Updated: Apr 11, 2019
Our multi-part series by Toby (our Chief Assessor) starts with a look at one of the strangest but most wonderful interviews he's seen, in which he learned — yes, you guessed it — Elvish!
As an interview assessor for Titanium, my job is to evaluate the teaching ability of new tutors applying to join the team. In order for me to do this, the applicants need to teach me a model lesson, which I then write a report on. Applicants are sent an outline of my CV, including my hopes and aspirations, and are asked to come up with a self-contained lesson, lasting no longer than ten minutes, that they think I would find enjoyable and perhaps useful. This gives them a remit that is both extremely broad (I'm happy to learn about pretty much anything!) and at the same time challengingly narrow — ten minutes is not a long time to play with. The resultant lessons have introduced me to a breathtaking range of teaching styles and subject matter. A few interviewees stick out for being especially successful in the way they approached the lesson.
One lesson that springs immediately to mind is the time an enthusiastic young maths teacher, smiling and bespectacled, abandoned his putative subject, and decided instead to teach me how to write in Elvish. Eric (not his real name) had read in my notes and saw that being severely monoglot, I am keen to learn foreign languages. This is true. And although the entire Elvish-speaking population of the world is confined to a few Tolkien buffs and fantasy geeks, who probably meet at some annual convention in the middle of nowhere, dressed in flowing robes and fake ears, Eric gambled (correctly) that this invented language might provide a fun way of winning over a new student.
Teachers of languages are divided over where beginners should actually begin. Do you start with basic vocabulary (hola, buenos días), with a point of grammar ('-er' verbs go like this...) or with the alphabet (α,β,γ,δ)? Eric went with this third option. He provided me with a chart of all the Elvish characters, and their equivalents in English letters and taught me a couple of quirks of writing Elvish script. For instance, vowels are written floating above the consonants they are used with, and double letters are marked by underlining. We then went onto write a few words in English, culminating in my own name, the Elvish “o” resting precariously atop the “t” and the “b”.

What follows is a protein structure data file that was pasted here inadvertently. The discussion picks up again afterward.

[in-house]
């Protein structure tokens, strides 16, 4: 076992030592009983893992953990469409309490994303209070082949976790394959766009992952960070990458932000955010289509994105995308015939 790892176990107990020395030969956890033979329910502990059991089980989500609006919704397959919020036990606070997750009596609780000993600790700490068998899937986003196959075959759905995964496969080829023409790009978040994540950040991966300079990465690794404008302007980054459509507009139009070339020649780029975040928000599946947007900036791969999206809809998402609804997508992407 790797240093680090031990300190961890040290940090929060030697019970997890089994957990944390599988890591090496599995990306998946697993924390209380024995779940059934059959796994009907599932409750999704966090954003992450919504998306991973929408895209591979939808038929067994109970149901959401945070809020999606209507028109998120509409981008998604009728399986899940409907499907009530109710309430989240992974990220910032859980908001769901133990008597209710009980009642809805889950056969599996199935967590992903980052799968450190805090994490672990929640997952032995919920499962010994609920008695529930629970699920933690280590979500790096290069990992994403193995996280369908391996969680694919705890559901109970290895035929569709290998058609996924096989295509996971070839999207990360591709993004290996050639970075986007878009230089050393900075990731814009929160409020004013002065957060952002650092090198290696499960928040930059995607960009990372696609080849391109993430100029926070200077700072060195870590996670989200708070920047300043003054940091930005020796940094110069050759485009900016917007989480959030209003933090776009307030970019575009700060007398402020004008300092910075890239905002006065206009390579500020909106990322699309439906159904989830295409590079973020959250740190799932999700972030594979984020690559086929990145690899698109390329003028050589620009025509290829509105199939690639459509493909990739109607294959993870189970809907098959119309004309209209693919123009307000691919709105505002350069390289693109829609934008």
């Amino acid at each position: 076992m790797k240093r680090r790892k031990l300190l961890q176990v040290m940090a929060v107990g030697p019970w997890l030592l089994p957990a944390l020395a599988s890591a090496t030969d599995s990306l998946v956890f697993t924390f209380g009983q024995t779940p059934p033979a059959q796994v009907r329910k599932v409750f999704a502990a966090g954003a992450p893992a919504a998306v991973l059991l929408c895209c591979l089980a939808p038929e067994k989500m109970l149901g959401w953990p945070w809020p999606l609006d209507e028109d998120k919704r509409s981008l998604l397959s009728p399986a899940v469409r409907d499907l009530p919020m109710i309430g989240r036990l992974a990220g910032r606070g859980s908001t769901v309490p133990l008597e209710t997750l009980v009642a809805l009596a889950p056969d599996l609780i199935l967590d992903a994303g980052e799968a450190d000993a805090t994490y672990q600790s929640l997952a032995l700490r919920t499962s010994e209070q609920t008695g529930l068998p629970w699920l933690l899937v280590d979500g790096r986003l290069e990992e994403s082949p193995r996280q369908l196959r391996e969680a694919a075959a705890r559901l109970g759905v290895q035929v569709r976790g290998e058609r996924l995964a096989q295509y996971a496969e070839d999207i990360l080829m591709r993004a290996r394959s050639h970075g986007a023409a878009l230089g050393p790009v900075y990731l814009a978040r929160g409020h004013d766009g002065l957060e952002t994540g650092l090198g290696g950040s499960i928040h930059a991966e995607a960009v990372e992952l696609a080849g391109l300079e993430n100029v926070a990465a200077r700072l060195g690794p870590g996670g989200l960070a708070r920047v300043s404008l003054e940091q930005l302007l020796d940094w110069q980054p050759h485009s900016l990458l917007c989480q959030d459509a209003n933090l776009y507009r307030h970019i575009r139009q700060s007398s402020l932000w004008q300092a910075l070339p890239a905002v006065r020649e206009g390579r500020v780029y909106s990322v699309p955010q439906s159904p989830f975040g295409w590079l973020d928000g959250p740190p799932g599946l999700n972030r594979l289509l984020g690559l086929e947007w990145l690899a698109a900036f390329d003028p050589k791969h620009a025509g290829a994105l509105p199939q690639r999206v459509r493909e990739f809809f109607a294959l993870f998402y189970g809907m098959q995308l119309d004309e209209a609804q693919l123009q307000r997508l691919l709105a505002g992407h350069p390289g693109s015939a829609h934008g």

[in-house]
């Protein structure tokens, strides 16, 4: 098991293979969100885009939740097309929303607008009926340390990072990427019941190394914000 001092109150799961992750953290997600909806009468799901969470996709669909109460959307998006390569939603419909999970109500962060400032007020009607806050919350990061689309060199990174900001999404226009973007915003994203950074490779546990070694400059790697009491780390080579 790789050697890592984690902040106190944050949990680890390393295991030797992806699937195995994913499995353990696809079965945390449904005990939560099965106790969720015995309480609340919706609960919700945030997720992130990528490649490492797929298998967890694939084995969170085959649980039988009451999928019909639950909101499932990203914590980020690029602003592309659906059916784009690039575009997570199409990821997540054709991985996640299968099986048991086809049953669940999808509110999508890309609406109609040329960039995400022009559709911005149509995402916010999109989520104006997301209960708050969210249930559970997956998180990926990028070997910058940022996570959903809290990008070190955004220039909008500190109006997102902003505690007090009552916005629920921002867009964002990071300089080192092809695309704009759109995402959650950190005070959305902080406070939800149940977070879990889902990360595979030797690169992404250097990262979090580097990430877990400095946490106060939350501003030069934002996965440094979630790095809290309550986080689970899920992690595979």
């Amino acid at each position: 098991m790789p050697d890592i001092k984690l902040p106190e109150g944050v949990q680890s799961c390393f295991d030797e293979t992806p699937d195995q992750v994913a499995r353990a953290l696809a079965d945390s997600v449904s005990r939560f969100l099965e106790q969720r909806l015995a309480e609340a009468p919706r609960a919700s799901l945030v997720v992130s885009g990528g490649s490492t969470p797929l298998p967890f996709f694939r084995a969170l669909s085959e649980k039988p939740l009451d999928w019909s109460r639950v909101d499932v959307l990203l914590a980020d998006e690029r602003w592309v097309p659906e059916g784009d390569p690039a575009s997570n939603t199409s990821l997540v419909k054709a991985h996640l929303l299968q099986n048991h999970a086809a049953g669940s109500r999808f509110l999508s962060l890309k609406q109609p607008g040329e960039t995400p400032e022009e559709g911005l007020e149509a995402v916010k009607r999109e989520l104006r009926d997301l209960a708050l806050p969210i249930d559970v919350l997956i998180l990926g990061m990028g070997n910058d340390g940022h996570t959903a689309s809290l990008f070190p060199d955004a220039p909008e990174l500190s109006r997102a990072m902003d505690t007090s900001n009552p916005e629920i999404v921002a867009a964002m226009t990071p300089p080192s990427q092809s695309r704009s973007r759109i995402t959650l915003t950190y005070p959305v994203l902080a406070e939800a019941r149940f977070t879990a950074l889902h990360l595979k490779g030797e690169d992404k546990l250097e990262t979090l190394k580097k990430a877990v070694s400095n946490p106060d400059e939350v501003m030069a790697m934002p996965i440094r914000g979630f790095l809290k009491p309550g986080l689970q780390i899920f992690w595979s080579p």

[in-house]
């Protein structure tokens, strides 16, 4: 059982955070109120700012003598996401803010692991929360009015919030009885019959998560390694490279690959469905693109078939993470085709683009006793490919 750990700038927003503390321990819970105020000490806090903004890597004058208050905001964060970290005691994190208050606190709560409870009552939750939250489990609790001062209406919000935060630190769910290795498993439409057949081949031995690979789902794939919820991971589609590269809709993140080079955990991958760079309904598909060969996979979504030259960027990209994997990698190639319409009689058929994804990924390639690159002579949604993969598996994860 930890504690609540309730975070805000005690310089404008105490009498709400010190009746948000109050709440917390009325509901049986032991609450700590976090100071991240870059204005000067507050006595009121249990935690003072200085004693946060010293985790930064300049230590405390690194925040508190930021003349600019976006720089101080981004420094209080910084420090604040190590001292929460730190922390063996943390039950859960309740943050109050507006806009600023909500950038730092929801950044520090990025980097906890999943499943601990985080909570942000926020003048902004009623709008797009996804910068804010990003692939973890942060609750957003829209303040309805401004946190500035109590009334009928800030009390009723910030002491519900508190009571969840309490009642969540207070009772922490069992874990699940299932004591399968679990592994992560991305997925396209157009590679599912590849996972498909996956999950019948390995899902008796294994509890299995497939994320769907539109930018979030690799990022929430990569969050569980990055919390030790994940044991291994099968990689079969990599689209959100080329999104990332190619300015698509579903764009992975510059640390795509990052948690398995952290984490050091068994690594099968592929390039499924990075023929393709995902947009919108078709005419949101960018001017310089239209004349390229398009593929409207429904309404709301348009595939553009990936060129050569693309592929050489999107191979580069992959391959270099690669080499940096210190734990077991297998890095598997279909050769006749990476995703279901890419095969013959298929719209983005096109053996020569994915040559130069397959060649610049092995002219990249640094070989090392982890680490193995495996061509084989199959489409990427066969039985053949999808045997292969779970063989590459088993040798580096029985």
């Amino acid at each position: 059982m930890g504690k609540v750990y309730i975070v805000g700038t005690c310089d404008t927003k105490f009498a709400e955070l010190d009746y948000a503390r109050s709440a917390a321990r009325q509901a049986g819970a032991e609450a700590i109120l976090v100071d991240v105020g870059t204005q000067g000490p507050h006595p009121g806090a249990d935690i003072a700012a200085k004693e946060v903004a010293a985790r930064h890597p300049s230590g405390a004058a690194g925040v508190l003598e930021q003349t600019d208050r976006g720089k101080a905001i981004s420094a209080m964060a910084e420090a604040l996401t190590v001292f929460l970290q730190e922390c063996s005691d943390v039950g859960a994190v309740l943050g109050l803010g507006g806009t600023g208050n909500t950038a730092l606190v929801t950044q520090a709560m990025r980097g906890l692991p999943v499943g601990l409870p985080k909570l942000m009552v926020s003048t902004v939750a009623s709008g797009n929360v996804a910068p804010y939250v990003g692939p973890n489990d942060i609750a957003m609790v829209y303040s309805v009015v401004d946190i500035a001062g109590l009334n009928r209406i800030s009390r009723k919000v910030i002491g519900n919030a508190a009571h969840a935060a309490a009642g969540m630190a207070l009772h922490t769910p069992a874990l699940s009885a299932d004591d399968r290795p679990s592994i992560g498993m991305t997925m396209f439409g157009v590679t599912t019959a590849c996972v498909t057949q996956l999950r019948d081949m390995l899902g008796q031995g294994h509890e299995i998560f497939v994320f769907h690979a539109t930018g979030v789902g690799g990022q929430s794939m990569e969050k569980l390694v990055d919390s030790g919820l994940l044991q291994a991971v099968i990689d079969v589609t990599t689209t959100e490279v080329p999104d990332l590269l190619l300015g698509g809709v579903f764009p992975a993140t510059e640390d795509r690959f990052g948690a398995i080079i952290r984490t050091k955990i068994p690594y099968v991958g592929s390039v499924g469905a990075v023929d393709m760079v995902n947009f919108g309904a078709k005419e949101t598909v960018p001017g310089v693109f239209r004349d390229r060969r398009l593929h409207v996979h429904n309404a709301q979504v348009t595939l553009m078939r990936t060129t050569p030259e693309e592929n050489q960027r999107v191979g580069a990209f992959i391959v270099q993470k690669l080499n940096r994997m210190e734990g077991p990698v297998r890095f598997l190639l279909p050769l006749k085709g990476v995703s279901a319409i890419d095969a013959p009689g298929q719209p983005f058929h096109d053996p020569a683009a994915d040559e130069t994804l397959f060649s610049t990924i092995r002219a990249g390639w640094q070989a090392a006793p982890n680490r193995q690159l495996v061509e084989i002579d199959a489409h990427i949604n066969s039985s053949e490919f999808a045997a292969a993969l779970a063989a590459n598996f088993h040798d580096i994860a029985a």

This may all sound terribly silly — obviously I'm never going to be required to transliterate from English into Elvish — so why am I holding this up as an example of an excellent first lesson? To answer that question, we should think about what the aims of a first lesson are. First and foremost, you want to establish a good rapport between student and teacher. An exercise that is fun and interactive is much more likely to do that than a ten minute lecture. Moreover, because Eric was far from fluent in Elvish and therefore made one or two mistakes himself, this task was something of a leveller for student and teacher. Students are often intimidated by their tutors, especially the first time they meet them, so a little silliness can go some way to dispel this.
Finally, in a very real way, Eric was able in this lesson to find out what kind of a learner I was, and what sorts of stimulus I might respond best to in future tuition. He could see how quickly or slowly I picked things up, the pace I liked to work at, whether I learned better by manual participation (writing things down) or by oral discussion, and more generally, what sort of person I was. Having thoroughly broken the ice between us, and established a hands-on, interactive, and enjoyable tutoring atmosphere, at the end of ten minutes Eric was very well-placed to teach me about any 'serious' topic I wanted to learn about.
Blog Post Crafted by Toby
Toby is in charge of recruitment of new tutors. He conducts interviews with prospective tutors and assesses their lessons to get a feel for whether they have the teaching style we're looking for. As a member of our Admin Team, Toby advises applicants on the application process and books them in for interviews. He liaises with clients about their tuition enquiries and discusses potential jobs with tutors.